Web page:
There was no repeat of Pierre Gasly’s stunning 2020 Italian Grand Prix win last year. However he amassed points at much the same rate as the previous season, thanks chiefly to his consistently excellent qualifying performances.
|Beat team mate in qualifying||19/20|
|Beat team mate in race||13/16|
|Laps spent ahead of team mate||779/964|
Gasly’s average position in qualifying sessions was better than either Carlos Sainz Jnr or Daniel Ricciardo managed in their quicker cars. His AlphaTauri was usually found on the third row, with occasional forays onto the second. In Qatar he took his first front-row start but there was an element of fortune about: Two other drivers collected penalties for failing to slow for yellow flags which Gasly had triggered by damaging his front wing on his final lap.
Indeed, once penalties were taken into account, Gasly had the fourth-best starting position of any driver on average over the whole of 2021. Does that make his resulting ninth place in the drivers championship something of a disappointment?
For the most part, no, as an AlphaTauri was always going to struggle to out-score the McLarens and Ferraris, not to mention a Red Bull, over the course of the year. And Gasly both put in several excellent drives and can point to days when he deserved a greater reward.
Gasly’s season really started to come good on the early street races. He pulled off a great surge in pace to prevent Lewis Hamilton jumping ahead of him in Monaco (though narrowly failed to contain Sebastian Vettel as well). In Azerbaijan Gasly superbly managed an engine problem as he repelled Charles Leclerc for third place.
Sixth on the grid for the next three races, Gasly added more points except in the Styrian Grand Prix, where he was taken out by Leclerc at the start. Luck deserted him at Silverstone too, where he worked his way into the points places before collecting a puncture.
By mid-season Gasly was in great shape. In Hungary he delivered fifth place and might have done even better had he not been badly delayed by the multi-car collision at the first corner. After sixth in the non-race at Spa, Gasly produced a top-drawer performance at Zandvoort, starting and finishing fourth on a day when Red Bull, Mercedes, McLaren and Ferrari all got both of their cars home.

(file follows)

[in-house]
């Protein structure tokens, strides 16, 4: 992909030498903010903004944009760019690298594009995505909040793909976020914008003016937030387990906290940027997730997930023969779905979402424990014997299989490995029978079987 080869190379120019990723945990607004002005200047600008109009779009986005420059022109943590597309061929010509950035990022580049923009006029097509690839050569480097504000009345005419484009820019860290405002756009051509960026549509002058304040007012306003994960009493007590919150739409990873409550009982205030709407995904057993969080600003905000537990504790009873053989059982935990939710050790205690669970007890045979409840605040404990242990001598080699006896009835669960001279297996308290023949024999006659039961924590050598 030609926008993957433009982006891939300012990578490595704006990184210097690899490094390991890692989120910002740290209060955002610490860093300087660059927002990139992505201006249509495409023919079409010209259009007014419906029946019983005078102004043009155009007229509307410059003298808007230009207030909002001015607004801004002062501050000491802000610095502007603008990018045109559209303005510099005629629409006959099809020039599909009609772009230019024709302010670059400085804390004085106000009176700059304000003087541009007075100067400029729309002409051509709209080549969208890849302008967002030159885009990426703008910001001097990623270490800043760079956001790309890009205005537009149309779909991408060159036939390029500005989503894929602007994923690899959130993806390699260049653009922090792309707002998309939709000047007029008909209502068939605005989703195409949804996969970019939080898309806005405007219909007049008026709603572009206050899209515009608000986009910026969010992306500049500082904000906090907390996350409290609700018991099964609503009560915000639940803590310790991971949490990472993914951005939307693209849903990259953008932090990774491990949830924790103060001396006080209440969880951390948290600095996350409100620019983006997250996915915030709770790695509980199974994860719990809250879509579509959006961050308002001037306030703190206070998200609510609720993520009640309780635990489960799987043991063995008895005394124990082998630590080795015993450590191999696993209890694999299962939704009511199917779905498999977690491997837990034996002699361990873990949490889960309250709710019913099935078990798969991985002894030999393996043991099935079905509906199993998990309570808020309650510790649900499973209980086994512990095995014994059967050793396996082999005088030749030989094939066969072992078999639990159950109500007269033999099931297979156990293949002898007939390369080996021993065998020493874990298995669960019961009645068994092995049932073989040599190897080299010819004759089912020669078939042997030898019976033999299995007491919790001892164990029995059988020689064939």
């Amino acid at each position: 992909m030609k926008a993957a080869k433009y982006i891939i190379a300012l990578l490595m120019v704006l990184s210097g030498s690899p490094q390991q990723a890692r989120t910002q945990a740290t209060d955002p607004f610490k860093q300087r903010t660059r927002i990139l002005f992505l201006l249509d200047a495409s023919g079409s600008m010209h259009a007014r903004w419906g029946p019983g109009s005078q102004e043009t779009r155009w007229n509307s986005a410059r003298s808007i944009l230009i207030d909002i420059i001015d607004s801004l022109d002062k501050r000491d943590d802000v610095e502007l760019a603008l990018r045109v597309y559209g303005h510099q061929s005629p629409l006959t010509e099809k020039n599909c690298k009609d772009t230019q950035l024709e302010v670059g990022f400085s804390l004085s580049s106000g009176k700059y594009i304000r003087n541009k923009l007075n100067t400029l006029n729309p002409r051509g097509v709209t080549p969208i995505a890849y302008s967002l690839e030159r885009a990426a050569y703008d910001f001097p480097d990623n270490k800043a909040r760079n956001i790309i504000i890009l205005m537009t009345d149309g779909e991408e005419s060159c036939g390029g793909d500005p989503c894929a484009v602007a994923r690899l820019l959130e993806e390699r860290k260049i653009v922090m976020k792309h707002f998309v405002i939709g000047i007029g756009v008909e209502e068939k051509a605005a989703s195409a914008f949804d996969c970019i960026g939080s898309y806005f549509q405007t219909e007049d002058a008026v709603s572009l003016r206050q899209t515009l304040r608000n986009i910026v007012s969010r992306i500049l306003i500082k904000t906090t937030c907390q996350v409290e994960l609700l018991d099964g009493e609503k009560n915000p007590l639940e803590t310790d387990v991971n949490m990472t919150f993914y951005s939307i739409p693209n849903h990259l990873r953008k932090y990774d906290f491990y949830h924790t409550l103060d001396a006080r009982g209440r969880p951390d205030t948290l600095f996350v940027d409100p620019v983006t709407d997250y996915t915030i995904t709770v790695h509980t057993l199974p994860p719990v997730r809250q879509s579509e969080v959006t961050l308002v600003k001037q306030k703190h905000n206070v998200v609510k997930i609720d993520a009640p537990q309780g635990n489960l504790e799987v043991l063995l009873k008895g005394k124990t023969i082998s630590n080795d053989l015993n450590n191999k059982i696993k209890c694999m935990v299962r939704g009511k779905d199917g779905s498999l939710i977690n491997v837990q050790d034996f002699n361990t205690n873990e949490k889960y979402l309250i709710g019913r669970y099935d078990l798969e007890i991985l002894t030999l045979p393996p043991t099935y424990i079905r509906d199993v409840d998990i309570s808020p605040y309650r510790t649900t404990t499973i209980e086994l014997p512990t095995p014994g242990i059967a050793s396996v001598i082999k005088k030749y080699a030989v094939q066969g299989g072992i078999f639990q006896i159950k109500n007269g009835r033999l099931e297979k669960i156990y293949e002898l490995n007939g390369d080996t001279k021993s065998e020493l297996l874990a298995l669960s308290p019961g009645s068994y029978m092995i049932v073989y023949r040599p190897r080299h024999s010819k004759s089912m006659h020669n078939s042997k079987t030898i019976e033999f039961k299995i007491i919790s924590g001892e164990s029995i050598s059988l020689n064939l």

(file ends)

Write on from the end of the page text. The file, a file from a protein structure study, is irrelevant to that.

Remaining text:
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More car trouble put him out at the Circuit of the Americas, while two weeks earlier in Turkey he collected a questionable penalty at the start for a collision with Fernando Alonso. Nonetheless he recovered to sixth place. He improved on that in Mexico with a superb drive to fourth place, helped by his team mate giving him a tow in qualifying.
Over the final five races it was only in Qatar, scene of his front-row start, that Gasly failed to score. The AT02 simply lacked pace in the race and he plunged down the order to 11th. But he was quick in Jeddah – just two-thousandths slower than Sergio Perez in qualifying – and led the Ferraris home for sixth. He was fifth in the finale but came in behind his team mate, who also out-qualified him.
This was unheard of in a campaign where Gasly almost invariably had the beating of the inexperienced Yuki Tsunoda. As was widely noted, the 110 points Gasly scored in his AlphaTauri AT-02 were more than enough to secure sixth place in the championship for the team – one place higher than they finished last year – without any contributions from his team mate. However it was also true that they might have beaten Alpine to fifth place were it not for a few missed opportunities on Gasly’s side.
These were mostly clustered around the opening races. He failed to score from fifth in the grid in Bahrain after colliding with Daniel Ricciardo at the early restart. Fifth on the grid at Imola yielded sixth in the race but more had clearly been possible on a day when he had to make an extra pit stop after choosing wets instead of intermediates at the start. He took a point in Portugal by passing a tyre-troubled Sainz but compromised his race in Spain by lining up in his grid box incorrectly and collecting a penalty.
However these were minor errors in an otherwise consistently impressive campaign in which Gasly put the dark days of his mid-2019 ejection from Red Bull further behind him, and continued to build a case for a return to a top team.
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2021 F1 season review
- 2021 F1 driver rankings #1: Max Verstappen
- 2021 F1 driver rankings #2: Lewis Hamilton
- 2021 F1 driver rankings #3: Lando Norris
- 2021 F1 driver rankings #4: Charles Leclerc
- 2021 F1 driver rankings #5: Carlos Sainz Jnr